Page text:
The Basics of Industrial-Organizational Psychology
It’s an easy question to ask, but a little more difficult to answer. At the most basic level, I/O Psychology is the scientific study of people at work, and it’s comprised of two distinct branches:
- Industrial which is all about recruitment, selection, performance appraisal, and other “numbers-oriented” constructs.
- Organizational which includes the more warm and fuzzy topics such as motivation, leadership, and organizational development.
If we’re delving in a little deeper, though, it may be helpful to describe what I/O psychologists are and what we ain’t.
What Exactly Do Industrial-Organizational Psychologists Do?
I/O Psychologists come in a wide range of specialties. We study training, leadership, mentoring, selection, promotion, organizational change, diversity, and (the almighty) performance, just to name a few. And, I/O’s don’t just study. I/O Psychology hinges on a scientist-practitioner model, with some of us studying what’s right, what’s wrong (and why) and how to make it better, while others work with or in organizations implementing our discoveries about what really drives performance and engagement at work.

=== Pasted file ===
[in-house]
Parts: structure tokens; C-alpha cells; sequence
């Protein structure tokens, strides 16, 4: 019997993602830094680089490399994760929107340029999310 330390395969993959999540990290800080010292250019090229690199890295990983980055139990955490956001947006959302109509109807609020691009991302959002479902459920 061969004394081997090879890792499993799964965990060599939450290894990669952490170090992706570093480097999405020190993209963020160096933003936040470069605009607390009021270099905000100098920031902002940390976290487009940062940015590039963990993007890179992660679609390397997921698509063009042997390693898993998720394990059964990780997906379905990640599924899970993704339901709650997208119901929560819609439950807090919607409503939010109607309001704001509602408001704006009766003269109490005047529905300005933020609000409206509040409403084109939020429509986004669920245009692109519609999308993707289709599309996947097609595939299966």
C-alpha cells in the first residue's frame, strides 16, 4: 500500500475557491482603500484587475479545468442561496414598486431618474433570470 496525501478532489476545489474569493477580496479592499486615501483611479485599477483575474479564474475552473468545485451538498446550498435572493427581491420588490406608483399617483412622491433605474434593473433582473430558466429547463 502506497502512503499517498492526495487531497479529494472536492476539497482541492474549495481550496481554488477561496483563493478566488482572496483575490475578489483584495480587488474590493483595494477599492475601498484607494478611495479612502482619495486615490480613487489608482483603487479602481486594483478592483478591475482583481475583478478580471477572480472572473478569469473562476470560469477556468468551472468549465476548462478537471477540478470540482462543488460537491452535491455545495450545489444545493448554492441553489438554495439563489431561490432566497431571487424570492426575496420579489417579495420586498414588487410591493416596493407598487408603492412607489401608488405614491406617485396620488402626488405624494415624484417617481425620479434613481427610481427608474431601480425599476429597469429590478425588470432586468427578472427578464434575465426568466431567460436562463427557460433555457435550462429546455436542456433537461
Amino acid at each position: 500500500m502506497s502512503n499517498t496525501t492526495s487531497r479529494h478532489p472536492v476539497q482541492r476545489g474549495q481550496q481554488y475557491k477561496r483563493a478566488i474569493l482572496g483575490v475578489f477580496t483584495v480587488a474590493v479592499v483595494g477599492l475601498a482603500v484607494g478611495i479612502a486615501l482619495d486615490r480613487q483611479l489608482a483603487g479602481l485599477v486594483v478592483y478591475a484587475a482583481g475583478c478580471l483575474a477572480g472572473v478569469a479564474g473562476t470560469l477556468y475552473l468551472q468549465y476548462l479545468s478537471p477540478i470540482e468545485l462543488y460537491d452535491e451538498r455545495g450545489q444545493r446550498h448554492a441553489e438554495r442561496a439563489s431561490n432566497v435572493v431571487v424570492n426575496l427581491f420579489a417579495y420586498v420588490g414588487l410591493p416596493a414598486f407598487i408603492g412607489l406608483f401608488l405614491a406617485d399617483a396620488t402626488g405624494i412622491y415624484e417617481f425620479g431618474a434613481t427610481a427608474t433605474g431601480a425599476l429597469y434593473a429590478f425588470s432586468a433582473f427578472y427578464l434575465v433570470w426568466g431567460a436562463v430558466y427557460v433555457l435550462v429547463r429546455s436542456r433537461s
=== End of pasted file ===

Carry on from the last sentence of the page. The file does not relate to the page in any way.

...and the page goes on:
And as for what we don’t do? Well, I/O is not pure strategy, human resources, or management, although we often reside in the realm of where these three intersect. We work in consulting firms, Fortune 500 companies, government agencies (I could tell you who, but then they’d have to kill ya), business schools, colleges, and universities. For a group of professionals numbering around 6000, we’re everywhere. (Yes, it’s ok that you just cautiously looked over your shoulder.)
We are psychologists, but we aren’t your therapist. Feelings matter, but we mostly care about them in relation to your work performance. So, no, you may not just sit on the couch and tell me about your problems at work. Not unless you bring snacks. But if you want to talk about improving performance at work and aligning strategy and talent in your organization – we are there!
– written by Katie Bachman and Elizabeth Brashier –